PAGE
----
Ecofeminists in slow fashion are concerned about the flourishing of garment workers and the environment which produces our garments. They start from the very beginning with interest in raw materials – they are concerned with the production of the cloth, how factories operate, what energy sources are drawn upon, and how clothing is transported to buyers. They are focused on livable wages for garment workers and also the cotton farmer. They are interested in reducing pollution in the dyeing cycle and when raw materials are grown. They are concerned about the end of the clothing life-cycle – they want to know what happens to a garment when it is no longer worn by it’s target audience. Is it recycled, can it decompose, will it remain on the earth for hundreds of thousands of years?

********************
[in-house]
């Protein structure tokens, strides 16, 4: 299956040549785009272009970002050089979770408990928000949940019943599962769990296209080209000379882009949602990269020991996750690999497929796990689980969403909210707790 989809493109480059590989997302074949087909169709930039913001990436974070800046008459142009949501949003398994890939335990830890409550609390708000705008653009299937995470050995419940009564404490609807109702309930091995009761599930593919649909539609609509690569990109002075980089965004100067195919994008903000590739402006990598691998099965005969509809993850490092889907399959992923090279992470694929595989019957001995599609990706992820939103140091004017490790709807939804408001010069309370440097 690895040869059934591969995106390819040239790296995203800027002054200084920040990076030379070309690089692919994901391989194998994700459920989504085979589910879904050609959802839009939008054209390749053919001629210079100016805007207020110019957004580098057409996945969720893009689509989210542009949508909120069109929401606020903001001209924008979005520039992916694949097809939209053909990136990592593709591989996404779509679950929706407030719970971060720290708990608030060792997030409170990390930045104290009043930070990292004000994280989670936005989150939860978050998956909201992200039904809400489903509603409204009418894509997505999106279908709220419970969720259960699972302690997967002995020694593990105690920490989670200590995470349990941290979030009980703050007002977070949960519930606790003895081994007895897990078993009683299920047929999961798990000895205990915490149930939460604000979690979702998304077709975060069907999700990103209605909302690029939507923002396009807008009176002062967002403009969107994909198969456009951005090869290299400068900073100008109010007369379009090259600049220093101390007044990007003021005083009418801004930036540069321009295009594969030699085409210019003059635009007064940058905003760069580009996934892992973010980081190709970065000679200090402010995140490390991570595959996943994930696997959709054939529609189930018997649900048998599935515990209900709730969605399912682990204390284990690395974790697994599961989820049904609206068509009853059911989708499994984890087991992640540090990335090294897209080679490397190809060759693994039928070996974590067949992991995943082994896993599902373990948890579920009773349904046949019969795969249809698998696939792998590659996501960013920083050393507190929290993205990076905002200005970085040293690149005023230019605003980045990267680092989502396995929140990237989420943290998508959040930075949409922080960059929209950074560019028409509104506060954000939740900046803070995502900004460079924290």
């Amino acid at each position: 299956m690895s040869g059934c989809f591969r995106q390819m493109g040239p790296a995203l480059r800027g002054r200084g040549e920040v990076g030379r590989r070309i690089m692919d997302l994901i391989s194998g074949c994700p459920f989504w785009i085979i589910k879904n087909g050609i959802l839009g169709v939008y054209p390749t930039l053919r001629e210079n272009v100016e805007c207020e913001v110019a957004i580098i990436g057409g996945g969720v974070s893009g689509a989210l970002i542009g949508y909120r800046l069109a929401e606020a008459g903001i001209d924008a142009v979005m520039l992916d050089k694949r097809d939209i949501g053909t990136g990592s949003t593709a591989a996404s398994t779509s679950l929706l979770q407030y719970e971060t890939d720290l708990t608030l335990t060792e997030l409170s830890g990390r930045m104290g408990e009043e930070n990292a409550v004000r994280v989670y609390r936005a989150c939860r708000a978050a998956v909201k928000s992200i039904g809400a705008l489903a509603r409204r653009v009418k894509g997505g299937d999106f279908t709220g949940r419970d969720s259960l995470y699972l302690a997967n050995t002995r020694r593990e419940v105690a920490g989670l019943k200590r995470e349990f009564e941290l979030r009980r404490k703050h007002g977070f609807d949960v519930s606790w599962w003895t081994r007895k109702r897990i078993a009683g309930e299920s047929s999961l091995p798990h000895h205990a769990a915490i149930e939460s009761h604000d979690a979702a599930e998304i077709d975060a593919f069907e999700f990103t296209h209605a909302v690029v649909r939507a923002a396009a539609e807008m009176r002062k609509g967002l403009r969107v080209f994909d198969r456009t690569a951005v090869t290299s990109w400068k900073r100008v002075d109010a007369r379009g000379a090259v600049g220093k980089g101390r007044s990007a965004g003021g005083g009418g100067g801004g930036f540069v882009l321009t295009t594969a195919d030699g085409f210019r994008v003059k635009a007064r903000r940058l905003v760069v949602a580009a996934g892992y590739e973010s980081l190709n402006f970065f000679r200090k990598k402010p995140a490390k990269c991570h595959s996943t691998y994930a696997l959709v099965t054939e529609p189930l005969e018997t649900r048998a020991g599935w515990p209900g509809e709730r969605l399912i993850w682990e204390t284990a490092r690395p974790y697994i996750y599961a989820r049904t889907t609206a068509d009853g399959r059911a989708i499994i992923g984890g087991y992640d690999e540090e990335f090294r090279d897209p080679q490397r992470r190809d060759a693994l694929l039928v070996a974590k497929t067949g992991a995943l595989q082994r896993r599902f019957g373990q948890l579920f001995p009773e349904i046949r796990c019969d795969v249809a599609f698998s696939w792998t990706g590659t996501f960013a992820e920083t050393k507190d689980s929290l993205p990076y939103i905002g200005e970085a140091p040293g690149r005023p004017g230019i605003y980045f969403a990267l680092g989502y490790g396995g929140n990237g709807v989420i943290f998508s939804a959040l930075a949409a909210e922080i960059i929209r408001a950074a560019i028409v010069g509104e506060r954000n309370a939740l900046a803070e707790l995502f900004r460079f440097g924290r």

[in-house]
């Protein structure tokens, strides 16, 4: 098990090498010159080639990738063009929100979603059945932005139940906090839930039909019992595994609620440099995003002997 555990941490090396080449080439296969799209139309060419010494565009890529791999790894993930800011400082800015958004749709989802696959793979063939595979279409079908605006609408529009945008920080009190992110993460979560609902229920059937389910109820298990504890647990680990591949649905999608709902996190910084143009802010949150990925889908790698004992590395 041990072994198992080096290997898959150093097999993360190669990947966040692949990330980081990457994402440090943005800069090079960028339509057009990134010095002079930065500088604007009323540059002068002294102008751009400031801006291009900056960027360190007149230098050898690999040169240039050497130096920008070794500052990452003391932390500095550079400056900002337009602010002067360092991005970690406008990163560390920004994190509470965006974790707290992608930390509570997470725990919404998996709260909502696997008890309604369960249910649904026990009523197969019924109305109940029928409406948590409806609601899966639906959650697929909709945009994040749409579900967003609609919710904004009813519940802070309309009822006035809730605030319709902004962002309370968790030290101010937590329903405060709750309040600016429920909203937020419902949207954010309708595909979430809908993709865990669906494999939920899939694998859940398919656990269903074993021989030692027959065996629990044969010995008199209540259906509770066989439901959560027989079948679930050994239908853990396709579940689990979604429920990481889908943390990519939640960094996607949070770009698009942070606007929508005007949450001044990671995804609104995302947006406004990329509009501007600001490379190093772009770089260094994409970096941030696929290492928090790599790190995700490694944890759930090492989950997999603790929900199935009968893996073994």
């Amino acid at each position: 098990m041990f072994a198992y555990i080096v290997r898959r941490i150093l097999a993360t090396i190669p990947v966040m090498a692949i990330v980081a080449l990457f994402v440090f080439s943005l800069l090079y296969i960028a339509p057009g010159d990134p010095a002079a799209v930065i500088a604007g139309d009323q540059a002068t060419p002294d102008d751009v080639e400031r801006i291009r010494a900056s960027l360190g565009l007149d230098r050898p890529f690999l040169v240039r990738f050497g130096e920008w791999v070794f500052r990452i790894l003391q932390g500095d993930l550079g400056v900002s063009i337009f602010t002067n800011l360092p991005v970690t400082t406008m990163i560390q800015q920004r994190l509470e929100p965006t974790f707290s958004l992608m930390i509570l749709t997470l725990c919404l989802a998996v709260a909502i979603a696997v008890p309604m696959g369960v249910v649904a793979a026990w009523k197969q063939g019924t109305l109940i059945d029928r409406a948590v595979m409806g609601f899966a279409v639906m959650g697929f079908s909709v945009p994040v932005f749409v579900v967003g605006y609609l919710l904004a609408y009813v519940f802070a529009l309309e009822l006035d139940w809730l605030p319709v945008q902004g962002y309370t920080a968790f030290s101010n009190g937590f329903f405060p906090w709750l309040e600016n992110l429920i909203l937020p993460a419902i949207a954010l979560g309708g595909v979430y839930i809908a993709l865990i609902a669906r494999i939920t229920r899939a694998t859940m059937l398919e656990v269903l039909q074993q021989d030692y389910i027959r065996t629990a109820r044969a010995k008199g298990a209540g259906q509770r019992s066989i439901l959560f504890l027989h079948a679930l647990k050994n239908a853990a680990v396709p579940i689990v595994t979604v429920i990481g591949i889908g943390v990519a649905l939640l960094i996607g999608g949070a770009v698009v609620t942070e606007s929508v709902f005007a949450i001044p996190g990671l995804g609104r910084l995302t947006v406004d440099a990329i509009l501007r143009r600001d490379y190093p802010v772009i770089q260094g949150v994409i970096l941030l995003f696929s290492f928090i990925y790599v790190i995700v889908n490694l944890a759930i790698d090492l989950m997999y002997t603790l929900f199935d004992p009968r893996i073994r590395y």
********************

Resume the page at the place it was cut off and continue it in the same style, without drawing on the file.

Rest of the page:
The concerns of ecofeminsts are wide reaching, as they extend beyond human wellfare to the flourishing of the earth. But, as ecofeminists claim (and I agree), our environment is inseparable from the people in it – so if we are so concerned about garment workers we must be equally concerned about the land where those garment workers call home, the farmers who grow the materials that garment workers use to make our clothes, and the place where that garment will be thrown away when it is no longer useful. Clothing has a life cycle – and ecofeminists care about every stage.

My New Moodboard